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About Corvallis gazette. (Corvallis, Benton County, Or.) 1900-1909 | View Entire Issue (Aug. 10, 1906)
Corvallis. Benton Couivtv, Oiteoc x Fin da y. August lO. 1906.
A FEW SUGGESTIONS.
You Guilty as Charged?
Things that Count.
As has been said a thousand
times, the world is made up ot
little things and it is the little
thingsthat count, yet there are
dozens of people who ignore the
fact in ways that are decidedly
annoying to their fellows.
For instance, the person who
helps himself to a peach, a plum,
an apple, a handful of dried fruit
or other edible every time he
happens in a grocery store, for
gets that stealing a little thing is
just as bad principle as steal
ing a man's purse,
and that it
counts up in expense to the gro
cer when the habit is practiced
by dozens of people in the course
of a .week. Some individuals
even carry their nerve so far as
to step behind the counter and
take candy or nuts from the show
case or even open the - peanut
roaster in a confectionery store
and proceed to grab a handful of
nuts, all ot which, in common
reason, must be aggravating in
the extreme to proprietors of the
establishments, who are in no
position to object to the practice
,for fear of offending customers.
These same people would not
think of going into a dry
goods store and walking off with
a necktie, a pair of shoes or a
shirt waist, yet where is the dif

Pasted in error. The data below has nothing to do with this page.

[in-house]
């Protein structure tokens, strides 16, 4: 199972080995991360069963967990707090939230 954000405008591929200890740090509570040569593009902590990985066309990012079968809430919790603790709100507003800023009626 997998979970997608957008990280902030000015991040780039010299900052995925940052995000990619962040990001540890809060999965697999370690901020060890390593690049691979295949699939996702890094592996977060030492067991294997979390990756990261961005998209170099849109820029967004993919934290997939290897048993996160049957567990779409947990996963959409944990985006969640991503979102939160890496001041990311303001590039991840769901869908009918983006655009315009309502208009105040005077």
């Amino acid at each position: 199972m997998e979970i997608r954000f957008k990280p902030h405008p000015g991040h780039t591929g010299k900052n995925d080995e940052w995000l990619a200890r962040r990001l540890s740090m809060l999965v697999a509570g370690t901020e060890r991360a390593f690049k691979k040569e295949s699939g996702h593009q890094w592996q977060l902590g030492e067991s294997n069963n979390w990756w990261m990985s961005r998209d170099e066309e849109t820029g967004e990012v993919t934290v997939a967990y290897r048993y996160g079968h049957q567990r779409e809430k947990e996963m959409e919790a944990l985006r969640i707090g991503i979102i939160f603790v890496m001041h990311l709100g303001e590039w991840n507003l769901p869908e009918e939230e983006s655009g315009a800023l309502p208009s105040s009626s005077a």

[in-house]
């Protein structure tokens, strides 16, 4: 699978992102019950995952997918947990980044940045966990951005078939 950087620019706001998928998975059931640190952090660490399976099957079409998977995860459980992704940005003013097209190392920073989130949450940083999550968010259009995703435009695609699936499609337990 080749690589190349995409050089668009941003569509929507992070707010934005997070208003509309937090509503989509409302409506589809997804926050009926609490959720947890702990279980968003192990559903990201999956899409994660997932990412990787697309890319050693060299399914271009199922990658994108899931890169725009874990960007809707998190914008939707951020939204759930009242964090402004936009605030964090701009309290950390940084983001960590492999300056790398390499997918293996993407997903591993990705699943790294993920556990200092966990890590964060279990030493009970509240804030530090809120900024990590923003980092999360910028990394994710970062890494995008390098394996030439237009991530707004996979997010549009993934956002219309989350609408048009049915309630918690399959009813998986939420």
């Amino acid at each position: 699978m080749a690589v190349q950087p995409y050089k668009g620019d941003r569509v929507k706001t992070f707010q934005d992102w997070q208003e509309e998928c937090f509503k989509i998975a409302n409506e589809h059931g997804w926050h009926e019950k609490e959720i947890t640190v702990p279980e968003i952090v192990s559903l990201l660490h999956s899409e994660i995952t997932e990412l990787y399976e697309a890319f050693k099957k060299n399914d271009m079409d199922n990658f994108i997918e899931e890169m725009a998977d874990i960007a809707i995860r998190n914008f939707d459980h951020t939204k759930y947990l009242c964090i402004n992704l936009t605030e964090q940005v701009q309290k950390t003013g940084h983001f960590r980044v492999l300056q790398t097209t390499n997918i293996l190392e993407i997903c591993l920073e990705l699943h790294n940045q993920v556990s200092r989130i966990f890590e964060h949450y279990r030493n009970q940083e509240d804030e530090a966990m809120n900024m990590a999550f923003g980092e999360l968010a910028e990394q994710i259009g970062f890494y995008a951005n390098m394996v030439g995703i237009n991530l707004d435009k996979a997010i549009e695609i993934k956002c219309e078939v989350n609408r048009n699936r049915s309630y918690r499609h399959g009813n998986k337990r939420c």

ference in principle? . Both acts
are petty thievery, one fully as
detestable as the other.
Another of the "little things"
is the trespassing on the rights
of others and making oneself a
bore to a whole neighborhood.
When a hair-brained youth, with
a surplus of enthusiasm but total
lack of ability sits up late at
night blowing- ear splitting
blasts on a cheap . horn, keeping
nervous people in a state border
ing on frenzy and starting a com
munity howl among restless bab
ies and noisome dogs, it is time
that the law took a hand to abate
Fortunately, Corvallis is free
trom the latter during the sum
mer months, but with the return
of the college students such dis
turbances are frequent in all parts
These, and many other appar
ently trifling matters might be
profitably pondered by many a
careless, thoughtless person.
It may be added that these
suggestions originated in the
mind of the writer, and are not
set forth at the solicitation of any
Wedded at Oakland.
Mr. and Mrs. Kenneth Cooper
were in Corvallis Wednesday,
the guests of Dr. and Mrs. G. R.
Farra. It was not known among
Corvallis friends that there was a
Mrs. Cooper until the happy
The wedding occurred at Oak
land, Saturday afternoon, Aug
ust 4th, at 4 p. 111., at St, John's
Episcopal church, the bride be
ing Miss Louise Cooper, a niece
of Mrs. Farra, who has made her
home in this city for some time,
at the Farra home. The groom,
Kenneth Cooper, is the popular
OAC football man, well known
throughout the state.
Mr. and Mrs. Cooper were en
route to The Dalles, where they
will remain for a short time with
relatives. They will then return
to San Francisco, where Mr.
Cooper will enter the employ of
Both young people are held in
high esteem in Corvallis, and con
gratulations and good wishes are
extended by their many friends.
Not a Bumper Crop.
That there will be a good crop
of hops, barring the possibility of
damage from tain at picking
time, is evident. But a bumper
crop can 00 longer be predicted.
A. rain within the past week
wo old have added several thous-
and bales to the Oregon out
put, but the unbroken dry spel
is showing on the laterals, which
are not as rank as at this time
last year. Where you could
scarcely see between two rows
last vear, a view may be had be
neath the foliage on horseback
Growers are now ordering their
tickets and almost without ex
ception they pick by the box this
year. The price talked is 50
cents. Pickers are now listing
tor the different yards.
A few have already arrived and
pitched their tents and will enjoy